Lyrics & Knowledge Personal Pages Record Shop Auction Links Radio & Media Kids Membership Help
The Mudcat Cafemuddy

Post to this Thread - Sort Descending - Printer Friendly - Home


Sea songs and shanties from ca.1675-1720

GUEST,Guest, pirate performer 10 Feb 17 - 12:44 PM
Steve Gardham 10 Feb 17 - 01:20 PM
GUEST,Wm 10 Feb 17 - 01:43 PM
GUEST,pirate performer 10 Feb 17 - 02:11 PM
GUEST 10 Feb 17 - 08:37 PM
Jack Campin 11 Feb 17 - 09:11 AM
GUEST,Tom Mycock 12 Feb 17 - 05:53 AM
Snuffy 12 Feb 17 - 08:24 AM
Lighter 12 Feb 17 - 09:00 AM
Share Thread
more
Lyrics & Knowledge Search [Advanced]
DT  Forum
Sort (Forum) by:relevance date
DT Lyrics:





Subject: Sea songs and shanties from ca.1675-1720
From: GUEST,Guest, pirate performer
Date: 10 Feb 17 - 12:44 PM

I am a performer with a children's educational-entertainment program featuring a pirate character.

I play guitar, mandolin, uke, tin whistle, etc, so I can play some period-correct (or period-similar) instruments. I know lots of shanties and sea songs from much later, but I am trying to locate songs from what is known as the "Golden Age Of Piracy", roughly 1650-1730.

I am concentrating on a smaller spread of years because several pirates whose histories I have studied and know well were alive and working during the years I asked about.

I guess there are really two questions here:

1) What songs would sailors have been familiar with from before 1675 that had become "standards"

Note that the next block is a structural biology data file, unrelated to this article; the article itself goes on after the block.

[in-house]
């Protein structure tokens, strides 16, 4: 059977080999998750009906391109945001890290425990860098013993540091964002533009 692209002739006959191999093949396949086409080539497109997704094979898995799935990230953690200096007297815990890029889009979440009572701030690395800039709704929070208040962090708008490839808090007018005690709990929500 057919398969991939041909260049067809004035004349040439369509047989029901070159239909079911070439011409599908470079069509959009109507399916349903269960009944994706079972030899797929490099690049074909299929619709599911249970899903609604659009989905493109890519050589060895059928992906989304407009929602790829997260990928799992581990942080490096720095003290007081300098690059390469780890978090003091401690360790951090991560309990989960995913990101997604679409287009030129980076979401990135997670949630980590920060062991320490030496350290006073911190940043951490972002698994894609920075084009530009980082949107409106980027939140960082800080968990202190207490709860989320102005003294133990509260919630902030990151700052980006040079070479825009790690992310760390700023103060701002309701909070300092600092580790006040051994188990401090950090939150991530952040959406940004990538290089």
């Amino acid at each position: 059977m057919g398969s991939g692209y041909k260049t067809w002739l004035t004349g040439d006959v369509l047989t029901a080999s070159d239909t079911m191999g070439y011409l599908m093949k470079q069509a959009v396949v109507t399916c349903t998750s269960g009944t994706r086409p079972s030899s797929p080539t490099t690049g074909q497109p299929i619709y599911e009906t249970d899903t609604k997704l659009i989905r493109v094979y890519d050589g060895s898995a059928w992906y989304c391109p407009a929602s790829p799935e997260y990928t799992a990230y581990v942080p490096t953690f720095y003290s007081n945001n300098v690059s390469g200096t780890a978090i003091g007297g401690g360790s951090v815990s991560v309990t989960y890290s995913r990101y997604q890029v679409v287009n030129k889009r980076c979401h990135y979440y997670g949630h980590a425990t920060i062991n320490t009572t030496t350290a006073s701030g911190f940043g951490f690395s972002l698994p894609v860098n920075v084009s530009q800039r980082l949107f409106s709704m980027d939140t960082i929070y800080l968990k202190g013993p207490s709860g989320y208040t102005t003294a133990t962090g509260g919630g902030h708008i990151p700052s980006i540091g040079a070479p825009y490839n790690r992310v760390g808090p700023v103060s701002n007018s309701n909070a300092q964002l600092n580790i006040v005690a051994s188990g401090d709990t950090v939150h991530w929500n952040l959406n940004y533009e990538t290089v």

and

2) What songs were "written" or created then, perhaps about contemporary persons and events?

P.S. if it helps, I am trying to stay away from songs that were popular but celebrated military persons and conquests - although many pirates like Capt. Henry Morgan (he of the rum) considered themselves proud, patriotic Englishmen, I am going to be presenting to largely multi-ethnic, multi-cultural groups, so they might not understand or appreciate cheering for one or another specific nation.

I will of course be including songs that are associated with pirates but come from later years or from fiction (such as "Sixteen Men On A Dead Man's Chest" and "A Pirate's Life For Me").

Thank you!


Post - Top - Home - Printer Friendly - Translate

Subject: RE: Sea songs and shanties from ca.1675-1720
From: Steve Gardham
Date: 10 Feb 17 - 01:20 PM

As just about everyone here will tell you shanties didn't really take off until the 1830s so your dates are way out.

Similarly we have very little idea what sea songs would have been sung in this period. The ballad Sir Andrew Barton dates from the late 16th century when the incident occurred and this eventually evolved into the much shorter ballad Henry Martin.


Post - Top - Home - Printer Friendly - Translate

Subject: RE: Sea songs and shanties from ca.1675-1720
From: GUEST,Wm
Date: 10 Feb 17 - 01:43 PM

Ditto Steve's comments about chanteys. (Plus none of the instruments you list are much in line with this sort of music.)

The University of California, Santa Barbara has a large digital archive of seventeenth century broadsides here that you might take a look at.